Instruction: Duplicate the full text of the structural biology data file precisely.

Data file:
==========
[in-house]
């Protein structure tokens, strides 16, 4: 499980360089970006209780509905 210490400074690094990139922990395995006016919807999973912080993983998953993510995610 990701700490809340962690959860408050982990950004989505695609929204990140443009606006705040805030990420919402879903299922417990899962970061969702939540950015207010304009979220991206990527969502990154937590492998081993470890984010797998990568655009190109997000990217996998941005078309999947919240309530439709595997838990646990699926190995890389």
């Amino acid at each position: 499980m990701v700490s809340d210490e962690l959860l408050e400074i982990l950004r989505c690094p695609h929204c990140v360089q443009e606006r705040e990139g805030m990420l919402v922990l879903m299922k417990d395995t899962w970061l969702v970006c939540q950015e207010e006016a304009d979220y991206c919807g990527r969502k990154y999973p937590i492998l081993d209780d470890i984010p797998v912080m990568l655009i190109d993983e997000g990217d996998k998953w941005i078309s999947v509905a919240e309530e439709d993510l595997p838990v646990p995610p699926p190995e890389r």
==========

[in-house]
């Protein structure tokens, strides 16, 4: 499980360089970006209780509905 210490400074690094990139922990395995006016919807999973912080993983998953993510995610 990701700490809340962690959860408050982990950004989505695609929204990140443009606006705040805030990420919402879903299922417990899962970061969702939540950015207010304009979220991206990527969502990154937590492998081993470890984010797998990568655009190109997000990217996998941005078309999947919240309530439709595997838990646990699926190995890389």
């Amino acid at each position: 499980m990701v700490s809340d210490e962690l959860l408050e400074i982990l950004r989505c690094p695609h929204c990140v360089q443009e606006r705040e990139g805030m990420l919402v922990l879903m299922k417990d395995t899962w970061l969702v970006c939540q950015e207010e006016a304009d979220y991206c919807g990527r969502k990154y999973p937590i492998l081993d209780d470890i984010p797998v912080m990568l655009i190109d993983e997000g990217d996998k998953w941005i078309s999947v509905a919240e309530e439709d993510l595997p838990v646990p995610p699926p190995e890389r």